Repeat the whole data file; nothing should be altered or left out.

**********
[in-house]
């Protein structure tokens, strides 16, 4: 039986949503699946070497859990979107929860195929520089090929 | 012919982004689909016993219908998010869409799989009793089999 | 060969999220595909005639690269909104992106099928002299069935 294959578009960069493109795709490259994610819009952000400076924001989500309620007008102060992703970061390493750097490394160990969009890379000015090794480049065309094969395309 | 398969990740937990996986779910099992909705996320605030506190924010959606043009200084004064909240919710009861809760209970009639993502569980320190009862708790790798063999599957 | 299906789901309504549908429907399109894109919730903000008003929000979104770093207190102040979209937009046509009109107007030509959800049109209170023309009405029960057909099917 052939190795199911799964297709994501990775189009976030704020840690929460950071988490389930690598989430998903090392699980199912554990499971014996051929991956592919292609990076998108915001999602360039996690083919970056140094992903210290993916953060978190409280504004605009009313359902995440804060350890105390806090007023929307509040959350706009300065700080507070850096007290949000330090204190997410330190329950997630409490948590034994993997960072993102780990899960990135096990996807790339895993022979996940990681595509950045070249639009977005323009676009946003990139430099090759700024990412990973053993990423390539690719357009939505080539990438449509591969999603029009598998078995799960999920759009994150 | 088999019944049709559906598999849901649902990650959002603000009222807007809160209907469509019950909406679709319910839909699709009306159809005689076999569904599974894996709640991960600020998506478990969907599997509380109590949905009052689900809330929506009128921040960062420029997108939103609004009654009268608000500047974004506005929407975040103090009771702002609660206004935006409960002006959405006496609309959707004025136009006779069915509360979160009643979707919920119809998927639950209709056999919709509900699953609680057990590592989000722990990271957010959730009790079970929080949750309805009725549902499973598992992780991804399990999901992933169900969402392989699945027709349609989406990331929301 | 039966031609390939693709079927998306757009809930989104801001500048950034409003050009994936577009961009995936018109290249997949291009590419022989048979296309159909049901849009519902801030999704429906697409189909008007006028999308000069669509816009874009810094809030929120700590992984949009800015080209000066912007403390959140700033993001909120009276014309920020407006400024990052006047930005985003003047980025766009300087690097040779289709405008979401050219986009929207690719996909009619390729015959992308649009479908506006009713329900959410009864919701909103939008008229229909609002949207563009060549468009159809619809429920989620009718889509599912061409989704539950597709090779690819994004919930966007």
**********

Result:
[in-house]
């Protein structure tokens, strides 16, 4: 039986949503699946070497859990979107929860195929520089090929 | 012919982004689909016993219908998010869409799989009793089999 | 060969999220595909005639690269909104992106099928002299069935 294959578009960069493109795709490259994610819009952000400076924001989500309620007008102060992703970061390493750097490394160990969009890379000015090794480049065309094969395309 | 398969990740937990996986779910099992909705996320605030506190924010959606043009200084004064909240919710009861809760209970009639993502569980320190009862708790790798063999599957 | 299906789901309504549908429907399109894109919730903000008003929000979104770093207190102040979209937009046509009109107007030509959800049109209170023309009405029960057909099917 052939190795199911799964297709994501990775189009976030704020840690929460950071988490389930690598989430998903090392699980199912554990499971014996051929991956592919292609990076998108915001999602360039996690083919970056140094992903210290993916953060978190409280504004605009009313359902995440804060350890105390806090007023929307509040959350706009300065700080507070850096007290949000330090204190997410330190329950997630409490948590034994993997960072993102780990899960990135096990996807790339895993022979996940990681595509950045070249639009977005323009676009946003990139430099090759700024990412990973053993990423390539690719357009939505080539990438449509591969999603029009598998078995799960999920759009994150 | 088999019944049709559906598999849901649902990650959002603000009222807007809160209907469509019950909406679709319910839909699709009306159809005689076999569904599974894996709640991960600020998506478990969907599997509380109590949905009052689900809330929506009128921040960062420029997108939103609004009654009268608000500047974004506005929407975040103090009771702002609660206004935006409960002006959405006496609309959707004025136009006779069915509360979160009643979707919920119809998927639950209709056999919709509900699953609680057990590592989000722990990271957010959730009790079970929080949750309805009725549902499973598992992780991804399990999901992933169900969402392989699945027709349609989406990331929301 | 039966031609390939693709079927998306757009809930989104801001500048950034409003050009994936577009961009995936018109290249997949291009590419022989048979296309159909049901849009519902801030999704429906697409189909008007006028999308000069669509816009874009810094809030929120700590992984949009800015080209000066912007403390959140700033993001909120009276014309920020407006400024990052006047930005985003003047980025766009300087690097040779289709405008979401050219986009929207690719996909009619390729015959992308649009479908506006009713329900959410009864919701909103939008008229229909609002949207563009060549468009159809619809429920989620009718889509599912061409989704539950597709090779690819994004919930966007």